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Catalog Description: The exponential growth of technology has fundamentally chan
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Catalog Description: The exponential growth of technology has fundamentally chan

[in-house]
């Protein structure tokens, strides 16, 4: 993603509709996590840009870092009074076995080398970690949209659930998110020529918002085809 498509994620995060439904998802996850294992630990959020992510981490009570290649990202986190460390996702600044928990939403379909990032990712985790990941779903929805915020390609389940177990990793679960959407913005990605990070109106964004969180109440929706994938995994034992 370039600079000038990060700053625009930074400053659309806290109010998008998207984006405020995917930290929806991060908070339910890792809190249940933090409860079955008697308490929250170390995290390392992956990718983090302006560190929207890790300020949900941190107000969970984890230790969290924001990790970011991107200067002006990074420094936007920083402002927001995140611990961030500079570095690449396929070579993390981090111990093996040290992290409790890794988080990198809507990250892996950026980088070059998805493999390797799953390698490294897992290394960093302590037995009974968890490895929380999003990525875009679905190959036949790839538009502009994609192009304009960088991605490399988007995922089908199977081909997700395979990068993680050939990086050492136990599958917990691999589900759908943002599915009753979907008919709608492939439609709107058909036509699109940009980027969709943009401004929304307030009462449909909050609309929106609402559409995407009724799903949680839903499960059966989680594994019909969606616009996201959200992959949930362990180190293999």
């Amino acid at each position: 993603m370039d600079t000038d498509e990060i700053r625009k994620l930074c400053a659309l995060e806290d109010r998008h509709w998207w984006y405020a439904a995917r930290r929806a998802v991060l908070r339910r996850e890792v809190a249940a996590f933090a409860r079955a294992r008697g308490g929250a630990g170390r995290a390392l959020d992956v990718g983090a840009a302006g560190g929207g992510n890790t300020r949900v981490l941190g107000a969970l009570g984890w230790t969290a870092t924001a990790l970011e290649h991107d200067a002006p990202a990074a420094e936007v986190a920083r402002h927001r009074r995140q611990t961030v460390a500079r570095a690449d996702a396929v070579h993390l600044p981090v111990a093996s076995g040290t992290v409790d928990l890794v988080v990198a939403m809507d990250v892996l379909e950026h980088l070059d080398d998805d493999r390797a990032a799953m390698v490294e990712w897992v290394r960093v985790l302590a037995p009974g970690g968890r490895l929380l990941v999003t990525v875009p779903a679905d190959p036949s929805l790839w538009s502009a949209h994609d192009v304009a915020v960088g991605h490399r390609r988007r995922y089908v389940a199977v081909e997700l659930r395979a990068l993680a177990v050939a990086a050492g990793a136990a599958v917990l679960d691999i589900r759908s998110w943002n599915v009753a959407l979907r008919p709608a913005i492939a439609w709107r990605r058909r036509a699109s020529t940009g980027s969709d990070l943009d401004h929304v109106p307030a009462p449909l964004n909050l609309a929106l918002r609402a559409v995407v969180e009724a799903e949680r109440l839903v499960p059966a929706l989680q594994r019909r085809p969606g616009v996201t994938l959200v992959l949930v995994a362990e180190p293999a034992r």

Catalog Description: The exponential growth of technology has fundamentally changed how we connect, collaborate, and socialize. Unsurprisingly, the COVID-19 pandemic has only further accelerated the timeline of organizations as they seek to adapt to the changing nature of work, the workplace, and their relationships with employees. No matter the field of study or area of work, an understanding of this landscape and the business challenges it holds is a crucial competitive advantage for individuals. At its core, this course explores the ever-changing nature of the future of work. Students will study the thinking around, strategies for, and potential structures of the future of work, including topics such as the gig economy, automation of the workforce, integration of technology and AI, and human and socio-economic impacts of these changes. This course prepares students to contribute to and lead dynamic organizations facing these challenges and develop critical skills to effectively navigate the future of work and the inevitable changes it brings. Requirements for Final Paper: TMC 498: final paper (10-12 pages, at least 6 academic sources): independent research on the topic, proposed by the student [fulfills (L) requirement and TEM capstone requirement] Writing Resources: I expect all students to be familiar with academic writing and integrity. It is your responsibility to review the following websites: https://libguides.asu.edu/researchandwriting https://libguides.asu.edu/citing/AcadIntegrity Benefits of Writing Tutoring: I encourage all students to meet with the ASU Writing Tutoring Center to strengthen your writing this semester. All writers — all ASU undergraduate or graduate students — can benefit from visiting the Writing Center to: explore, plan, and develop ideas review strategies to organize and structure a paper discuss ways to integrate and cite sources engage in writing and revision talk about editing and proofreading strategies find a place to write Final Project Assignment: The final project will be a research paper related to (inspired by) any course materials. Your paper answering a specific research question should not attempt to address all of the course objectives or summarize the entire course. Students should skim through the syllabus and course texts to propose a specific research topic for approval from the instructors. This final project can be an individual or group assignment (group size not to exceed three people). If the paper is a group effort, all members of the group will be given the same grade, so careful attention to the editing and final product is necessary among all members. The content of your paper, not including cover page, annotated bibliography or works cited, should be 10-12 pages (graduate students: 14-16 pages), double-spaced, using APA research format with a minimum of 6 (graduate students: 10) sources (primary and/or secondary). Please include: a cover page, your annotated bibliography (at least 5 entries) and if needed, an additional works cited list (beyond your annotated bibliography). The topic and particular parts of the research paper is due according to the schedule in the syllabus. Topic Proposal: The research topic for your individual or group paper needs instructor approval. Begin thinking about how you will frame the paper: define your central question, think about potential sources of data/research to evaluate your question. Submit at least 2-3 sentences explaining your proposed topic in the Module 2 dropbox on Canvas. If you are working in a group, only one student should submit the topic proposal and identify all team members. Intro Paragraph: Please begin by pasting in last week’s topic proposal, with any necessary revisions. The intro paragraph is the first opportunity for you to articulate the research topic. These few sentences will explain the topic chosen and tell about the importance and results of the research. PapersOwl.com lists some tips for the introduction paragraph: Be original State the research theme Explain key terms Find the appropriate size (short enough to be readable and gain the attention of the reader and long enough to explain all the main features of the research). Refer to keywords (separate words or word combinations which define the topic). Follow the rules of logic (logic links or transition between sentences/paragraphs will make the text coherent). End the introduction paragraph with a thesis statement (explanation of thesis statement below). Thesis Statement: A thesis statement focuses your ideas into one or two sentences. It should tell the reader what the research is about and present your position in relation to the topic. This will keep the research focused. Below are two examples of introduction paragraphs with thesis statements: Career and Technical Education (CTE) is a program that prepares workers for a wide range of high-wage, high-skill, high-demand careers in almost every industry. Currently, there are approximately 12.5 million high school and college students enrolled in CTE programs. Many businesses are unaware of the training provided by CTE programs; however, business and industry stand to benefit from high-quality CTE programs because it prepares students with employability skills needed in the workplace. The formation of partnerships between CTE and industry is already in place in many states. This research will investigate the implementation of CTE/industry partnerships than can be applied to the sourcing of skilled workers for various industries. Bookish marketing nowadays has become digital because of the demands of the modern online era. Such popular best-selling authors such as J.K. Rowling or Dan Brown profit from the internet and use it as a source for advertising to show the audience their creations. On the other hand, many writers find digital Epoque harmful and destructive for their creations because many users can get their books for free giving no income to the author. However, there are more and more studies, which reveal that the business side of the book industry is not far from negative. This research paper will define whether the culture of digital book consumption has to be changed due to the creations of writers becoming worthless due to an act of web pirates and because people have stopped valuing books according to their merit. Annotated Bibliography: An annotated bibliography is a list of citations to books, articles, and documents. Each citation is followed by a brief (usually about 150 words) descriptive and evaluative paragraph, the annotation. The purpose of the annotation is to inform the reader of the relevance, accuracy, and quality of the sources cited. For this assignment, you are required to submit at least 5 separate entries in your annotated bibliography. Cornell University Writing Center (https://guides.library.cornell.edu/annotatedbibliography) says that: Creating an annotated bibliography calls for the application of a variety of intellectual skills: concise exposition, succinct analysis, and informed library research. The following gives the process to successful annotation: Locate and record citations to books, periodicals, and documents that may contain useful information and ideas on your topic. Briefly examine and review the actual items. Then choose those works that provide a variety of perspectives on your topic. Cite the book, article, or document using the appropriate style. Write a concise annotation that summarizes the central theme and scope of the book or article. Include one or more sentences that (a) evaluate the authority or background of the author, (b) comment on the intended audience, (c) compare or contrast this work with another you have cited, or (d) explain how this work illuminates your bibliography topic. Below are examples of annotated bibliography entries using APA or MLA style. The following example uses APA style (Publication Manual of the American Psychological Association, 6th edition, 2010) for the journal citation: Waite, L. J., Goldschneider, F. K., & Witsberger, C. (1986). Nonfamily living and the erosion of traditional family orientations among young adults. American Sociological Review, 51, 541-554. The authors, researchers at the Rand Corporation and Brown University, use data from the National Longitudinal Surveys of Young Women and Young Men to test their hypothesis that nonfamily living by young adults alters their attitudes, values, plans, and expectations, moving them away from their belief in traditional sex roles. They find their hypothesis strongly supported in young females, while the effects were fewer in studies of young males. Increasing the time away from parents before marrying increased individualism, self-sufficiency, and changes in attitudes about families. In contrast, an earlier study by Williams cited below shows no significant gender differences in sex role attitudes because of nonfamily living. This example uses MLA style (MLA Handbook, 8th edition, 2016) for the journal citation: Waite, Linda J., et al. "Nonfamily Living and the Erosion of Traditional Family Orientations Among Young Adults." American Sociological Review, vol. 51, no. 4, 1986, pp. 541-554. The authors, researchers at the Rand Corporation and Brown University, use data from the National Longitudinal Surveys of Young Women and Young Men to test their hypothesis that nonfamily living by young adults alters their attitudes, values, plans, and expectations, moving them away from their belief in traditional sex roles. They find their hypothesis strongly supported in young females, while the effects were fewer in studies of young males. Increasing the time away from parents before marrying increased individualism, self-sufficiency, and changes in attitudes about families. In contrast, an earlier study by Williams cited below shows no significant gender differences in sex role attitudes because of nonfamily living. Draft Final Paper: After each required submission, feedback is given. From this feedback, students will revise (if necessary) their input and develop a final draft of the research paper following the chosen research format and guidelines in this project description. Feedback is given for revision/inclusion in the final research paper. Final Research Paper: The final research paper is due on this date. PLEASE NOTE: This due date is firm and cannot be extended as the window for final grades is compressed. My Topic: How automation is changing the future of work and how we have to adapt new skills and retain them.